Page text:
Monthly Archives: August 2018

It’s Computable – thanks to Alonzo Church

It’s Computable – thanks to Alonzo Church

You know, the fact that you can read your email on a cell phone as well as on your desktop computer or almost any other computer connected to the internet, in principle is possible thanks to mathematician Alonzo Church, who gave the proof (together with Alan Turing) that everything that is computable on the simple model of a Turing Machine, also is computable with any other ‘computer model’. Church studied at Princeton…
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Henry Moseley and the Atomic Numbers

Henry Moseley and the Atomic Numbers

On August 10, 1915, English physicist, Henry Moseley was killed in action. Moseley‘s contribution to the science of physics was the justification from physical laws of the previous empirical and chemical concept of the atomic number. This stemmed from his development of Moseley’s law in X-ray spectra. For sure you do remember that poster from your classroom with all the chemical elements ordered in the so-called periodic table. But, certainly only a few of…
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The Man Who Shrank the Globe – Frank Whittle

The Man Who Shrank the Globe – Frank Whittle

On August 9, 1996 the British Royal Air Force engineer officer Sir Frank Whittle passed away. He was best known for inventing the turbojet engine for which he received the knighthood in 1948. Well, that’s what it was bloody well designed to do, wasn’t it? – Frank Whittle Thanks to Whittle’s father Moses, Frank was able to get an early insight in the field of engineering and mechanics. The family bought a company…
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Robert Siodmak – Blending German Expressionism into American Film Noir

Robert Siodmak – Blending German Expressionism into American Film Noir

On August 8, 1900, German film director, writer, and producer Robert Siodmak was born. In 1929 he shot the film Menschen am Sonntag (People on Sunday), one of the most important representatives of New Objectivity. Like many filmmakers of his time, he fled from Germany before the National Socialist dictatorship. He is best remembered as a thriller specialist and for a series of stylish, unpretentious Hollywood films noirs he made in the 1940s,…
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The Legend of Elizabeth Báthory, the Blood Countess

The Legend of Elizabeth Báthory, the Blood Countess

How far would you go to maintain your youth and your beauty? While today most people have become a victim of the cosmetic industry and (fortunately) only a few really dare to undergo cosmetic surgery, eternal youth and beauty is not only a subject of today’s affluent society. No, it’s a prominent topic throughout history dating also back into mythology, such as the story of Narcissus, a young Greek hunter of extraordinary…
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Victorian Poetry with Alfred Lord Tennyson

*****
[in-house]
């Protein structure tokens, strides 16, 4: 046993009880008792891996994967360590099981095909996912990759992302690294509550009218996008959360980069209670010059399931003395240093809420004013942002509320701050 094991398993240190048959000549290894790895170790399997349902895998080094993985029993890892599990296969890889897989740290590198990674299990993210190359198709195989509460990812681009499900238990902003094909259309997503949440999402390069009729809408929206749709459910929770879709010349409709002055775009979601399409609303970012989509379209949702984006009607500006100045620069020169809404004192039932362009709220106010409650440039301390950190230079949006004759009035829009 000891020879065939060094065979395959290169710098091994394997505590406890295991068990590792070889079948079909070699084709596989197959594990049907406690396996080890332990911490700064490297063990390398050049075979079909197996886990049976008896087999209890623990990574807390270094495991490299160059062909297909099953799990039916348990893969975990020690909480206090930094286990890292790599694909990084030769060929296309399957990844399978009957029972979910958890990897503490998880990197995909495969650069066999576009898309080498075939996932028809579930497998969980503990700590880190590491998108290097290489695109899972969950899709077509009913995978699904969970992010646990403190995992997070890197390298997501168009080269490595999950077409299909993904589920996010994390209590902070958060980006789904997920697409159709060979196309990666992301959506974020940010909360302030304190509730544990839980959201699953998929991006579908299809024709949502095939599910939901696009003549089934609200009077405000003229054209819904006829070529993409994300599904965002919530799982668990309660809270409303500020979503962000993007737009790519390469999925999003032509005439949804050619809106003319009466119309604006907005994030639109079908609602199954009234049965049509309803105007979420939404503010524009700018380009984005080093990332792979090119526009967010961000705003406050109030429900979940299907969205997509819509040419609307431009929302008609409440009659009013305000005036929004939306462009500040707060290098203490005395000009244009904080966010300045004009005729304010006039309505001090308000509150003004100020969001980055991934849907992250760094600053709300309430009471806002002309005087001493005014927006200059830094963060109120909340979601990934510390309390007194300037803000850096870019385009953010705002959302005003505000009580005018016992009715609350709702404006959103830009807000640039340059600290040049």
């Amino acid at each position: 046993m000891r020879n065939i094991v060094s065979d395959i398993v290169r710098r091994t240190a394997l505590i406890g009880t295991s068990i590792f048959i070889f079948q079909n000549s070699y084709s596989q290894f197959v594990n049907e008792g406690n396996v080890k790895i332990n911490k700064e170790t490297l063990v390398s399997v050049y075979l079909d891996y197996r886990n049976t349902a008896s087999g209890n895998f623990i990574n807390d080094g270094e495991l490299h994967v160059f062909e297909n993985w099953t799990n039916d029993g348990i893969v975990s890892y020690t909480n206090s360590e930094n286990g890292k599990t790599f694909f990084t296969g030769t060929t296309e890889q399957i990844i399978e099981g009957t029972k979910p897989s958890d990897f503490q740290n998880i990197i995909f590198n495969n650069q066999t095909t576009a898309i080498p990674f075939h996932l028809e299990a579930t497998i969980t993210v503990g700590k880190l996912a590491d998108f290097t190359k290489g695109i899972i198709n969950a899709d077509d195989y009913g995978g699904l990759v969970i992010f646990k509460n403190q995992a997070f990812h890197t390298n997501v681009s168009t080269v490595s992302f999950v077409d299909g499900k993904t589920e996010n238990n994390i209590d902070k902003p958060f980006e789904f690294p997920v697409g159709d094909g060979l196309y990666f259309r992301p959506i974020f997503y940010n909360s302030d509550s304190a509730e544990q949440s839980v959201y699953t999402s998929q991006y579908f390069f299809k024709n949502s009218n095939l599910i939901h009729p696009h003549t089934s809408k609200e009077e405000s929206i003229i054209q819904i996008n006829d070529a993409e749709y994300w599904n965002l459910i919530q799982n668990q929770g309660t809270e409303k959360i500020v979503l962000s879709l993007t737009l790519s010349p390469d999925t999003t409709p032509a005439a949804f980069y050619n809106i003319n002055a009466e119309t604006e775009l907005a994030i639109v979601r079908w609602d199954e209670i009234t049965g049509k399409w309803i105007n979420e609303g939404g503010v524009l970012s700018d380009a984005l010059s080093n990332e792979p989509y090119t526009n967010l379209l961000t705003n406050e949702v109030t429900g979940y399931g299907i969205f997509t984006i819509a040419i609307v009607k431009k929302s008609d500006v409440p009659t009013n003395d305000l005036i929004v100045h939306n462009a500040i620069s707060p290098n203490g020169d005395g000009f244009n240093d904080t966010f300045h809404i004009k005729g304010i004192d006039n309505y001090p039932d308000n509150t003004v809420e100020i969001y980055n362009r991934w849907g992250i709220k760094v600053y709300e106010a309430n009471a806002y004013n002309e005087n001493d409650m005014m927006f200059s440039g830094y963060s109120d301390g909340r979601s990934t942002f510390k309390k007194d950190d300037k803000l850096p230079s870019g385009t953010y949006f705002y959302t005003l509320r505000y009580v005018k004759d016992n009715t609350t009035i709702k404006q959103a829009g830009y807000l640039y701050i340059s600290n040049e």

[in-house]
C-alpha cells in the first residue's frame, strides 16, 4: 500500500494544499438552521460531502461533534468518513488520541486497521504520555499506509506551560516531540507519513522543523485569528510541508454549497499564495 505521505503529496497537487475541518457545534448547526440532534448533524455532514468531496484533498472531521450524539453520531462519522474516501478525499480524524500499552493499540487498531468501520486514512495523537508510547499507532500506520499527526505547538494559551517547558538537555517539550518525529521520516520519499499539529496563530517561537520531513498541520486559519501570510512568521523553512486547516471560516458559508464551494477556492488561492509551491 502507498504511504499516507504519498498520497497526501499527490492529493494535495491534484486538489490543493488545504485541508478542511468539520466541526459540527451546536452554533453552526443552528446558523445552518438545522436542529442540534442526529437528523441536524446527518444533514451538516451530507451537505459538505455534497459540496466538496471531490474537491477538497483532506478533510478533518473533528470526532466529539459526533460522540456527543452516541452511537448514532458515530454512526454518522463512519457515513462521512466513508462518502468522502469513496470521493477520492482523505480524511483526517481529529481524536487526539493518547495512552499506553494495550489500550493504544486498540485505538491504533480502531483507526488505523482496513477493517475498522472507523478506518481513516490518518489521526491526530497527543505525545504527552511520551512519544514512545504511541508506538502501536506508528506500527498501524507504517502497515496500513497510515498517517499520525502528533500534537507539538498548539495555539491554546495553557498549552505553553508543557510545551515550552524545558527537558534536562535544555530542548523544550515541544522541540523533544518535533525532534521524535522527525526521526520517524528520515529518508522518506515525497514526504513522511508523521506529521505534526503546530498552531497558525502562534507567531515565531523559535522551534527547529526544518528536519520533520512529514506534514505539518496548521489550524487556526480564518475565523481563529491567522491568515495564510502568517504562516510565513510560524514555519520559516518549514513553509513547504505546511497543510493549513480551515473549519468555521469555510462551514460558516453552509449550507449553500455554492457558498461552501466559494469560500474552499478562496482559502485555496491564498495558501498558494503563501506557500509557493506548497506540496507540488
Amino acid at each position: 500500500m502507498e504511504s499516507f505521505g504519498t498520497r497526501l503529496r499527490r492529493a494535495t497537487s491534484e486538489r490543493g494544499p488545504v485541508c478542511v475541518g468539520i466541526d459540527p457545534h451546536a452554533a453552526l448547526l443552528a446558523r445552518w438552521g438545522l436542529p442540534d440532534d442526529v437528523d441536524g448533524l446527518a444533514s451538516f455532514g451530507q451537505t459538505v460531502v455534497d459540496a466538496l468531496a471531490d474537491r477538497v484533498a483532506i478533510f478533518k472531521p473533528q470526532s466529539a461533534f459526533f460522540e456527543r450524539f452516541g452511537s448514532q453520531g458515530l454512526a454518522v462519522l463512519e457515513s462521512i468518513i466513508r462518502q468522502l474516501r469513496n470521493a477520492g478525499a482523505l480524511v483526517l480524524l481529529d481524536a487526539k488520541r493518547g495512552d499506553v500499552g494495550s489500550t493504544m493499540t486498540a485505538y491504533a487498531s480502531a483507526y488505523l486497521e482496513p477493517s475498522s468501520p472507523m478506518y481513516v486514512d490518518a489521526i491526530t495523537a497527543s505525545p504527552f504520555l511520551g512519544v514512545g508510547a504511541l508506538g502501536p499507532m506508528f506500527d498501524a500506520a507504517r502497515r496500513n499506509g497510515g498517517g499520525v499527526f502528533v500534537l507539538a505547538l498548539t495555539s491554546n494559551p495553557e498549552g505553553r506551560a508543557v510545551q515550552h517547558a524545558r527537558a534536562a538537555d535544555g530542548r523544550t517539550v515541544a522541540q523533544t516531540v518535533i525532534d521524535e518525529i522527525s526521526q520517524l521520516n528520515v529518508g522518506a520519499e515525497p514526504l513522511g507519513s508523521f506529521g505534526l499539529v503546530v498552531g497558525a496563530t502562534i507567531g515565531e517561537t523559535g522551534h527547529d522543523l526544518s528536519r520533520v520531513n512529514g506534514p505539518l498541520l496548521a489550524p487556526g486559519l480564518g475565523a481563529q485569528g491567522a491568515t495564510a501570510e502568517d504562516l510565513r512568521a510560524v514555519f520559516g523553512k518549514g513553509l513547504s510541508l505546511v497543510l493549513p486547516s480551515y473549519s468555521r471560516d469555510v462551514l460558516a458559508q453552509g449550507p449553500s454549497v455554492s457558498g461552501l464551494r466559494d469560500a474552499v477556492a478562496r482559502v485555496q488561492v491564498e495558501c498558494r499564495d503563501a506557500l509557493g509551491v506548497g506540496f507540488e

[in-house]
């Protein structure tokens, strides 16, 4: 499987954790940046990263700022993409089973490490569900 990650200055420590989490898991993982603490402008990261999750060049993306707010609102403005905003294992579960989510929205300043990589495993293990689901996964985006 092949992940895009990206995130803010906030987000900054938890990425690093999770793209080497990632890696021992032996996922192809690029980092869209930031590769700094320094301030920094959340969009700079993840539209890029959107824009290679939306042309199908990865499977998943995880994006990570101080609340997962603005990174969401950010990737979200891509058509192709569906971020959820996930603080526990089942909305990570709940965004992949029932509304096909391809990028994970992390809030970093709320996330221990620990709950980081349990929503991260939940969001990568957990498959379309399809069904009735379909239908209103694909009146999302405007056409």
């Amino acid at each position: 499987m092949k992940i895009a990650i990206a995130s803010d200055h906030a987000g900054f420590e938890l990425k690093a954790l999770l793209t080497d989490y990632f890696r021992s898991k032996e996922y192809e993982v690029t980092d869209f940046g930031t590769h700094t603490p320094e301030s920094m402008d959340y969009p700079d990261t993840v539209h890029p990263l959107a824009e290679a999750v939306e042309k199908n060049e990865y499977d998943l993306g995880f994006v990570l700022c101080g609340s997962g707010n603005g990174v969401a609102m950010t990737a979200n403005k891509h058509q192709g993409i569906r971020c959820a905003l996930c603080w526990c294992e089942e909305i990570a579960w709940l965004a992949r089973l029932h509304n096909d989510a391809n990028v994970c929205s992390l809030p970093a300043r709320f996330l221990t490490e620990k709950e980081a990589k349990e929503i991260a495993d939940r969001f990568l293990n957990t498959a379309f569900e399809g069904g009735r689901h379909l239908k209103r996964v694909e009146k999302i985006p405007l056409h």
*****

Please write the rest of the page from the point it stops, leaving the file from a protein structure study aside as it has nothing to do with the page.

Victorian Poetry with Alfred Lord Tennyson

On August 6, 1809, one of the most important English poets of the Victorian era was born, Alfred Lord Tennyson. The works of Alfred Lord Tennyson are best known for their close affinity with the English mythology and English history, they influenced the movement of the 19th century’s Victorian Art as well as the Arts and Crafts Movement, which was to join art and handcraft using simple forms applied to mostly romantic…
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On the Road with Bertha Benz

On the Road with Bertha Benz

On August 5, 1888, Bertha Benz, without her husband, engineer and inventor Carl Benz, knowing about it, took her two sons on the first long distance car-trip ever performed. In doing so, she brought the Benz Patent-Motorwagen worldwide attention and got the newly founded car company its first sales. Bertha Benz was the daughter of the master carpenter Karl Friedrich Ringer. Before Bertha and Carl Benz got married, she invested in his…
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Mozart Got Married

Mozart Got Married

On August 4, 1782, Wolfgang Amadeus Mozart, one of the finest composers the world has ever known, married Constanze Weber. “Dance is communication, and so the great challenge is to speak clearly, beautifully, and with inevitability. Dance is the only art of which we ourselves are the stuff of which it is made. Dancing is like dreaming with your feet!” – Contanze Mozart It was in September 1777 that Mozart first met…
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On the Road with Alexander von Humboldt

On the Road with Alexander von Humboldt

On August 3, 1804 geographer, naturalist, and explorer Alexander von Humboldt returned home from his great South America scientific discovery journey. “I am more and more convinced that our happiness or unhappiness depends more on the way we meet the events of life than on the nature of those events themselves”. – Alexander von Humboldt Actually, Humboldt did not make this journey all alone. He had a companion, Aimé Bonpland. But today,…
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Veni, Vidi, Vici – according to Julius Caesar

Veni, Vidi, Vici – according to Julius Caesar

On August 2, 47 BC the Roman dictator Gaius Iulius Caesar won the battle of Zela against Pharnaces II. king of Pontus. As the Roman victory was won rather quickly, Caesar wanted to emphasize that very fact by the brevity and conciseness of his report sent to the senate and people of Rome. He only wrote three little words: “Veni, Vidi, Vici.“ I came, I saw, and I won. That’s all. Nobody ever…
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